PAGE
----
Governor, General Air Case to Keep Bases; Lawmakers Get Briefing on Some of Florida's Strategy on Bases, Carrier Kennedy

Article excerpt

A retired four-star general and Gov. Jeb Bush outlined to state lawmakers Wednesday some of Florida's strategy on keeping its military assets, including the Jacksonville-based USS John F. Kennedy.

Florida's lawmakers in Washington, including U.S. Sens. Bill Nelson and Mel Martinez and U.S. Rep. Ander Crenshaw of Jacksonville, have led the fight against one of the Pentagon's proposed budget cuts: reducing the carrier force by retiring the aircraft carrier based at Mayport Naval Station next year.

Despite a lack of political muscle in the nation's capital where Florida is represented by two first-term senators, the governor believes national defense concerns will carry the day in the final analysis.

"A parochial case is expected, a national security case is respected," Bush said about Mayport's easy access to the Atlantic Ocean. "In the case of Mayport, for example, we have a compelling national security case. The port . . . that can get the troops, the sailors, out to sea . . . the carriers themselves, is in Mayport.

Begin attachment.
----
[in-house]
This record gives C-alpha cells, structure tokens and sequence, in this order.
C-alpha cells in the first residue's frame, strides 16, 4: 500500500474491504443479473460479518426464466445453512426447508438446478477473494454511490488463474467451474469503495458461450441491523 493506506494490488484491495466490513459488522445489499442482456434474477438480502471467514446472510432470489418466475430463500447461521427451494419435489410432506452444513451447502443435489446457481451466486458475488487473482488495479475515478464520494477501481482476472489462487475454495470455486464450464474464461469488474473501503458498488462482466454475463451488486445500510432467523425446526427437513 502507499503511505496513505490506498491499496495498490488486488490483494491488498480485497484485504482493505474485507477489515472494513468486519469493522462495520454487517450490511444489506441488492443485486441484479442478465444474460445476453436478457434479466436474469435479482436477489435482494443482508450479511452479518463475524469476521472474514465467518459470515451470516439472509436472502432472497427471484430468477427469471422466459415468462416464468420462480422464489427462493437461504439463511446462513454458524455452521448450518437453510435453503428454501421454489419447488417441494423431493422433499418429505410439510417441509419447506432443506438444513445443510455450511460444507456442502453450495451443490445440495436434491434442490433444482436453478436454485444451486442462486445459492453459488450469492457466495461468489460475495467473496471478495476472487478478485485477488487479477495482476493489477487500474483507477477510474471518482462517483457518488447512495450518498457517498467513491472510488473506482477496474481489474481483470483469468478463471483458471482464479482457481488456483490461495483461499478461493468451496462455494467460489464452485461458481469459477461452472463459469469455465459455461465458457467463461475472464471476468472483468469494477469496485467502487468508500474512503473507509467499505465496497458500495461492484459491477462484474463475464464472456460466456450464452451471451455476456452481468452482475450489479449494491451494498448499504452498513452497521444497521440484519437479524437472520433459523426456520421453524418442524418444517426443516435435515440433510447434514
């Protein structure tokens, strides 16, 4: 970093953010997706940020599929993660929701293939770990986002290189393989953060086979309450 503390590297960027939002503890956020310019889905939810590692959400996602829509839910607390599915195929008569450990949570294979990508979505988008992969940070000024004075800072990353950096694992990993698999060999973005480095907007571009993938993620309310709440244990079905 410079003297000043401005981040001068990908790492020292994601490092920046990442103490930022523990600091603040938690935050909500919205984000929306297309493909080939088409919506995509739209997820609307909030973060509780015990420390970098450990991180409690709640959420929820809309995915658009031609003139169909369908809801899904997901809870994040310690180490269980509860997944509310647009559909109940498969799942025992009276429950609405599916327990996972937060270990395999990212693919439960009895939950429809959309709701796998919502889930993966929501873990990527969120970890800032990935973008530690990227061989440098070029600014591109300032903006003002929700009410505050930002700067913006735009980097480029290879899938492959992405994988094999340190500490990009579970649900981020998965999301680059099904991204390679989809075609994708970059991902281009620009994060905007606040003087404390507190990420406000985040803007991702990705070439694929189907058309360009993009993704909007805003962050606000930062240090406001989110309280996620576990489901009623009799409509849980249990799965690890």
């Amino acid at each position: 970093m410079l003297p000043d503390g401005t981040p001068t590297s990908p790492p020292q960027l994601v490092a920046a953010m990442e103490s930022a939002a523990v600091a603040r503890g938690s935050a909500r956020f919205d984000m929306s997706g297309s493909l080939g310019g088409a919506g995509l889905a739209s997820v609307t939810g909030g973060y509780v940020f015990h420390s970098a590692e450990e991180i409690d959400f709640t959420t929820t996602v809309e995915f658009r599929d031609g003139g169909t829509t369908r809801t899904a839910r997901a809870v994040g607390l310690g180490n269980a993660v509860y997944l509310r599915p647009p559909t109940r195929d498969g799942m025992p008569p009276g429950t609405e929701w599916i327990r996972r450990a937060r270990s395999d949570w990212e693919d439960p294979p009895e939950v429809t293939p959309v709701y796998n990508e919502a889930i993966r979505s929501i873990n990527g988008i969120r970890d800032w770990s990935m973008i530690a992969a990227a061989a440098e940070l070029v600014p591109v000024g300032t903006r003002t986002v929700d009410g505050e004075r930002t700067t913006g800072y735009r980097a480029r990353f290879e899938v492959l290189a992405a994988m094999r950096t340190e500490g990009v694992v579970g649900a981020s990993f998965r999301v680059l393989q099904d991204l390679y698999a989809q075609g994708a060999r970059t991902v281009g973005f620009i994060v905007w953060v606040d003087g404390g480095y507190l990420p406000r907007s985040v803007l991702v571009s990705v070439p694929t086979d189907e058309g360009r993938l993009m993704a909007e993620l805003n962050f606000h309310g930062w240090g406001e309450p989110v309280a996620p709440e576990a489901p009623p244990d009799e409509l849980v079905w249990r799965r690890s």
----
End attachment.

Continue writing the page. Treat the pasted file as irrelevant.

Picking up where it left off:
"Norfolk takes hours. It's an inland port," Bush added, noting that the Navy has two carrier ports on the East Coast.

However, state Rep. Stan Jordan, R-Jacksonville, chairman of the Florida House Committee on Military and Veterans Affairs, said in a phone interview that retired Air Force Gen. B.J. Davis told the committee the Kennedy is a Defense Department budget issue, not a direct BRAC issue.

Under the BRAC legislation, Defense Secretary Donald Rumsfeld is expected to publish by May 16 the list of bases to be closed or realigned during the process.

Co-chairman of Bush's advisory council on BRAC, Davis said it will be a highly competitive effort to safeguard Florida's 21 military installations and three unified commands during this round of BRAC, according to Jordan. …